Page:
Manuscript received 31/August/2013 . P.Dineshkumar, Assistant Professor, Department of Information Technology, Excel Engineering College, Komarapalayam, India, (e-mail: p.dineshkumar@live.com).

CIP Based BOND for Wireless Sensor Networks

distortion, the information transmitted from sensors to the BS is minimized. 1.2.1 Neighbourhood Monitoring and Self-Detection After the deployment of the WSN, we assume that localization techniques are available for sensor nodes to decide their positions. Each node then collects the position information of its neighbours by broadcasting its own position, and executes BOND to detect whether it is a boundary node. CIP protocol, both interior and boundary nodes are required to broadcast an Existence Updating Packet (EUP) to their neighbors for a random period of time exponentially distributed with rate TEUP. In addition, each interior node, say Si, maintains a timer C0(j) of expiry value much larger than TEUP for each of its non consulting neighbors, say, Si. If Si does not overhear any packet (either an EUP or data packet) from Sj before C0 (j) expires, it will treat Sj as a dead neighbor, which can become alive if Si overhears any packet from it later. Node Si also maintains two timers for each of its consulting neighbors, say, sk: the neighbor monitoring timer C1(k) and the neighbor query timer C1 (k). If Si does not overhear any packet from Sk before C1(k) expires, it unicasts a Neighbor Query Packet (NQP) to Sk and starts C2(k). If still alive, Sk is required to send back an EUP immediately and wait for an ACK from Si. If node Si still does not overhear any packet from Sk before C2(k) expires, Si will treat Sk as a dead neighbor and re execute BOND with alive neighbors as input. In general, the expiry values of C0(j) and C0 (k) should be in the same order of TEUP, in order to guarantee that with high probability, each node will receive EUPs from all alive nodes in its neighborhood. The expiry values of C2 (k) should be much smaller than TEUP because we require that the node which receives the NQP needs to send back an EUP immediately. The reason for doing so is that data packets and EUP-like broadcast packets are subject to loss due to wireless transmission errors or collisions. As a result, a node may falsely identify an alive neighbor as a dead one. two timers for consulting neighbors to ensure both a shorter response delay and a lower false positive rate: although the expiry value of C1 (k) is small which may significantly increase the accuracy. Therefore Adopting one-timer (C0) scheme for non consulting neighbors and two-timer (C1 and C2) scheme for consulting neighbors, our design achieves a better balance among accuracy, delay, and communication overhead 1.2.2 Self-Reporting of Boundary Nodes Whenever identifying itself as a boundary node, a sensor node should send its position information to the BS, which can reconstruct the image of the coverage based on all the received position information of boundary nodes. 1.2.3 Explicit ACKs from the BS The packet loss ratio due to collisions or noise is high in the WSN, boundary nodes need some mechanisms to ensure that their reports have been received by the BS. Otherwise, they have to repeatedly resend their report, which causes energy waste. The issue of reliable sensor-to-BS communication, thus far, has not been addressed thoroughly 73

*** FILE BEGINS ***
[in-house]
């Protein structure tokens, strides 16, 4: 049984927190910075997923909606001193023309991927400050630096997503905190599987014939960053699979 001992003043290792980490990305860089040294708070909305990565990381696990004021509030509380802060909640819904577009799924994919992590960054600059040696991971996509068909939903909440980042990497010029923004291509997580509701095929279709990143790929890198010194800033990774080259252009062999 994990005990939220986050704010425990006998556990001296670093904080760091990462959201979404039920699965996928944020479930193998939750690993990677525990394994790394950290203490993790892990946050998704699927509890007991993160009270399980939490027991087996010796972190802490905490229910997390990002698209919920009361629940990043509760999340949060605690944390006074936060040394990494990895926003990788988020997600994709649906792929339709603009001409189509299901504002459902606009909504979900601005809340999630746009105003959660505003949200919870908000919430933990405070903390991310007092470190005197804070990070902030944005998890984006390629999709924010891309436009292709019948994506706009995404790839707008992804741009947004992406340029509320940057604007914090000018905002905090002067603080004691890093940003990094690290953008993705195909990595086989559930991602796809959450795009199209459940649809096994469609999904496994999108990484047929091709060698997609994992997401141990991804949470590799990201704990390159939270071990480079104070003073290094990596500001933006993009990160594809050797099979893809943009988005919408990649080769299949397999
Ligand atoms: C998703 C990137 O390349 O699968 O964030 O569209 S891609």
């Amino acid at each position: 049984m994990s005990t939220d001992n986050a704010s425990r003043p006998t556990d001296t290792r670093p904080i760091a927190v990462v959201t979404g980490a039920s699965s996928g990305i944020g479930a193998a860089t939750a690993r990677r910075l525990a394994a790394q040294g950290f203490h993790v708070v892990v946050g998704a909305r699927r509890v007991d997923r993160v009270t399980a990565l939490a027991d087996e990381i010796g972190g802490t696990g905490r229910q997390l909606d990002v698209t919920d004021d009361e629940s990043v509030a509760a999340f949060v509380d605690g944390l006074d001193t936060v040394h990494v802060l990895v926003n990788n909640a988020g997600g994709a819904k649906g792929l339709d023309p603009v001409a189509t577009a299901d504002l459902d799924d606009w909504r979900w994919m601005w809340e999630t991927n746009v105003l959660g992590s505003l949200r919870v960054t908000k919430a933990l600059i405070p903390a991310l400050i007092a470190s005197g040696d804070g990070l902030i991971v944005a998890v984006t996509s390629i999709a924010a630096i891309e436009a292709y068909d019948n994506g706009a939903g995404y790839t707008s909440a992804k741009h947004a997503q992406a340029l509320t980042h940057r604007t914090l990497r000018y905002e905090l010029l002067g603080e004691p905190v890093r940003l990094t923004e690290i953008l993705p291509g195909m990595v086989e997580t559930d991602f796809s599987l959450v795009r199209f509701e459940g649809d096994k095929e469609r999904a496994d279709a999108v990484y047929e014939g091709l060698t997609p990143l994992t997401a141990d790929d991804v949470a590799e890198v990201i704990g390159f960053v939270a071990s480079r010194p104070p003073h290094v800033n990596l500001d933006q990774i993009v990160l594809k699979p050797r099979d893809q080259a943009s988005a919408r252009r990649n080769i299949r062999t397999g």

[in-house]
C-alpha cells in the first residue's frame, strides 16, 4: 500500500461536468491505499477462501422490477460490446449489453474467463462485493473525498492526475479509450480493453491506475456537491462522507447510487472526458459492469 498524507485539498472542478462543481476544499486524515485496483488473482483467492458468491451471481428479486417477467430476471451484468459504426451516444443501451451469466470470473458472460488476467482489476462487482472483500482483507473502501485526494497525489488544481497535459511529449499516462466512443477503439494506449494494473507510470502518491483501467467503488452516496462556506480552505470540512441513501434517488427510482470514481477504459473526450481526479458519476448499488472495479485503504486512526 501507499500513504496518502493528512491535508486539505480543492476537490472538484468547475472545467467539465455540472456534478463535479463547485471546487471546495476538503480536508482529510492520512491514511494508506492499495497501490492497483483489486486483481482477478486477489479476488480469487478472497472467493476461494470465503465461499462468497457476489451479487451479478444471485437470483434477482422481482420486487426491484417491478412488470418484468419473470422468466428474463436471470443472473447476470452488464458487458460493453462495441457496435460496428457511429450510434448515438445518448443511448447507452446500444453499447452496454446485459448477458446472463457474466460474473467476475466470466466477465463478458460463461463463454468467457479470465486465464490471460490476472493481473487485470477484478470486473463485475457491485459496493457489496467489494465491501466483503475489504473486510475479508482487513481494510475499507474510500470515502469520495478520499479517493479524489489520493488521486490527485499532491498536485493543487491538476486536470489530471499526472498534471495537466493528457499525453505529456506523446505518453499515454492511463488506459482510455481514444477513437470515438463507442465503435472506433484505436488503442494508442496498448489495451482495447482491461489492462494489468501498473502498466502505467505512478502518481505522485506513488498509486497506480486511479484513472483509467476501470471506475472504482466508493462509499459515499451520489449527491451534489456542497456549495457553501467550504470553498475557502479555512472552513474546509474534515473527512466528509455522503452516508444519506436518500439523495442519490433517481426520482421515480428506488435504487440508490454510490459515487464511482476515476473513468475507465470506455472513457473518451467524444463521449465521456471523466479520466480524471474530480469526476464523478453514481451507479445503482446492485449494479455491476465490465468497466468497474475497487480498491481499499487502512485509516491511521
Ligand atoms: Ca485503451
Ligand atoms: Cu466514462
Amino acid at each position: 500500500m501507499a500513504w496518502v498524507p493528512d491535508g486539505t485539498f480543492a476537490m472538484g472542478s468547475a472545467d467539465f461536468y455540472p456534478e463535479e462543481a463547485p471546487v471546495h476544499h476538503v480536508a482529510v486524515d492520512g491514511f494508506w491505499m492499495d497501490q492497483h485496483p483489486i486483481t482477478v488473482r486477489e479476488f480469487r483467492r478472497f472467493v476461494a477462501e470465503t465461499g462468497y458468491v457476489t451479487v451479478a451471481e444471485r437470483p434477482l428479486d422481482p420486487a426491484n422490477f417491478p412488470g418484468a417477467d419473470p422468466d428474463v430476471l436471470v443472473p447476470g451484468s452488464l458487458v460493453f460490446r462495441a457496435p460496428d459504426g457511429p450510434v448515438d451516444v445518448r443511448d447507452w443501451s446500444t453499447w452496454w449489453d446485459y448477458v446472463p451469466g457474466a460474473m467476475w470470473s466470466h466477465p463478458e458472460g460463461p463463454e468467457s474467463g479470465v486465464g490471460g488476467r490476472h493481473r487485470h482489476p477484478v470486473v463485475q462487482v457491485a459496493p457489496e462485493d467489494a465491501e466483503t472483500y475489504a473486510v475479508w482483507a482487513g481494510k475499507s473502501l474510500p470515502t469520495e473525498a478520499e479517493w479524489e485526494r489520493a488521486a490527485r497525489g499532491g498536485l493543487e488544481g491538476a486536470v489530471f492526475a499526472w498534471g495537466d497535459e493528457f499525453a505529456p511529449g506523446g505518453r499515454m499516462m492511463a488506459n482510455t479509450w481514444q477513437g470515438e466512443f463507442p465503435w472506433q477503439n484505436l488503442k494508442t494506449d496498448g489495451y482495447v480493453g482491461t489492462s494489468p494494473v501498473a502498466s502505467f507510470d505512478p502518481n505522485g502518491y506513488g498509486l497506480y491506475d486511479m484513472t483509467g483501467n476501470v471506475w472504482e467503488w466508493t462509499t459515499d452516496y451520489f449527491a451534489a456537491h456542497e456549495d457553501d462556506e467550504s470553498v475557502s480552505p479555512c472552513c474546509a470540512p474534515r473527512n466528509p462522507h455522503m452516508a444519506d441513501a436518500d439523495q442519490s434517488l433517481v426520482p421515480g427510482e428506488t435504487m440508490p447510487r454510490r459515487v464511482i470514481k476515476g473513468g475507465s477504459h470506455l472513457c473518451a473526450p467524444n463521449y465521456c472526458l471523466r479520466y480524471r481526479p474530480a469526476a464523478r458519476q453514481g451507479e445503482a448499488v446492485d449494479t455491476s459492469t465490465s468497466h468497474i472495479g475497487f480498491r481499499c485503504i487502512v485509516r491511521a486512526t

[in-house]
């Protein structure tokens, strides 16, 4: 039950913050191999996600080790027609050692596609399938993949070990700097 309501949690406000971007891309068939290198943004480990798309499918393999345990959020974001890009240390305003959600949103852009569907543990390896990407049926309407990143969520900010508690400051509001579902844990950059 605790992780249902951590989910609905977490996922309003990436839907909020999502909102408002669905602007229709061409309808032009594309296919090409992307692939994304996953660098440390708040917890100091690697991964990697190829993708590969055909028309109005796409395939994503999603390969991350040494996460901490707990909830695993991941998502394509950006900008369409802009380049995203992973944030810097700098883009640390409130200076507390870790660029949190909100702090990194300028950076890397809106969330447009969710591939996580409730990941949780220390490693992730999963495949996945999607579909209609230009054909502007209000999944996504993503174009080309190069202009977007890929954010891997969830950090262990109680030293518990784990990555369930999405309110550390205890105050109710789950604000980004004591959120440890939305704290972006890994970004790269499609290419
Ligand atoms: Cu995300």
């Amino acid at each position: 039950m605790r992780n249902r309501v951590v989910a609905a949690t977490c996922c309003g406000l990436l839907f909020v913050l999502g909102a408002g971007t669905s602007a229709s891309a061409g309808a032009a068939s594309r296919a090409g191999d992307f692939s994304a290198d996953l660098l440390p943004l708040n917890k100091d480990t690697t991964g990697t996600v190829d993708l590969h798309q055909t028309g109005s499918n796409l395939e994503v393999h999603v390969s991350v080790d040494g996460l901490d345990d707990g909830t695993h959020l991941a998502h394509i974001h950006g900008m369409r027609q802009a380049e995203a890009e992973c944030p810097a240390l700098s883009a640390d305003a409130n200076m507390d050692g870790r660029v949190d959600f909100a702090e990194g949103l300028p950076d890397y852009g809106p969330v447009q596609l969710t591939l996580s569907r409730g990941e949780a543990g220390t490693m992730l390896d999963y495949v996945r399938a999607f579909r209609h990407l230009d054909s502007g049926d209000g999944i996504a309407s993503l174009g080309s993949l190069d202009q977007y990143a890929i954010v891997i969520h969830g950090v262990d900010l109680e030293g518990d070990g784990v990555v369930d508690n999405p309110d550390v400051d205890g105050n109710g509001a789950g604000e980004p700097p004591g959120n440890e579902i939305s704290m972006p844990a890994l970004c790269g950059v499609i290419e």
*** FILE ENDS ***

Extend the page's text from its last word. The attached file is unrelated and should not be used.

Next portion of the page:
in WSN research [3] community. The work on reliable communication in WSNs first appears in [2], and then in. The reliability in a WSN is firmly dependent upon the specific application, and there is no one-for-all solution. BS to send individual ACK to each boundary node from where the report has been received at the BS.. To maintain this routing tree, each node only needs to add one entry into its routing table with the destination as the BS and the next hop as its one-hop parent node. For the BS-to-sensor unicast communication, the situation will be totally different. II. RELATED WORK Current methods for optimizing the node coverage area are based on boundary node detection algorithm and CIP protocol. First we propose a novel architecture for WSN in order to reduce loss of information, and to improve reliability. Second we show the analytical approach for sensing the information from the victim node before it dies. III. PROPOSED SYSTEM Boundary node detection and CIP protocol are used to find the neighbours and communicating with neighbours. Our proposed architecture contains a cellular structure of sensors inside the sensing node.